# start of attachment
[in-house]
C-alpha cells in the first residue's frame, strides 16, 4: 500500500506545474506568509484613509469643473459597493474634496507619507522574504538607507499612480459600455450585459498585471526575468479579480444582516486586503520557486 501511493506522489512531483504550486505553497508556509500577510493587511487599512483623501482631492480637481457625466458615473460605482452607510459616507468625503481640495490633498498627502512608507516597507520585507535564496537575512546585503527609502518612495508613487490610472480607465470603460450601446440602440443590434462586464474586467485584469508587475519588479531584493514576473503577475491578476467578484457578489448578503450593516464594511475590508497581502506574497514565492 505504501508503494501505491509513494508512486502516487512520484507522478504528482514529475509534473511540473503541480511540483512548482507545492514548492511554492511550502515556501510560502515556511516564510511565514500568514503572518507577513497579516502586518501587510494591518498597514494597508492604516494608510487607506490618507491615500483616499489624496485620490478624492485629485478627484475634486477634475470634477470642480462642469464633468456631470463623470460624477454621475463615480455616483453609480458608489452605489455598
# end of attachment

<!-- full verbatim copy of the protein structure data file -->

[in-house]
C-alpha cells in the first residue's frame, strides 16, 4: 500500500506545474506568509484613509469643473459597493474634496507619507522574504538607507499612480459600455450585459498585471526575468479579480444582516486586503520557486 501511493506522489512531483504550486505553497508556509500577510493587511487599512483623501482631492480637481457625466458615473460605482452607510459616507468625503481640495490633498498627502512608507516597507520585507535564496537575512546585503527609502518612495508613487490610472480607465470603460450601446440602440443590434462586464474586467485584469508587475519588479531584493514576473503577475491578476467578484457578489448578503450593516464594511475590508497581502506574497514565492 505504501508503494501505491509513494508512486502516487512520484507522478504528482514529475509534473511540473503541480511540483512548482507545492514548492511554492511550502515556501510560502515556511516564510511565514500568514503572518507577513497579516502586518501587510494591518498597514494597508492604516494608510487607506490618507491615500483616499489624496485620490478624492485629485478627484475634486477634475470634477470642480462642469464633468456631470463623470460624477454621475463615480455616483453609480458608489452605489455598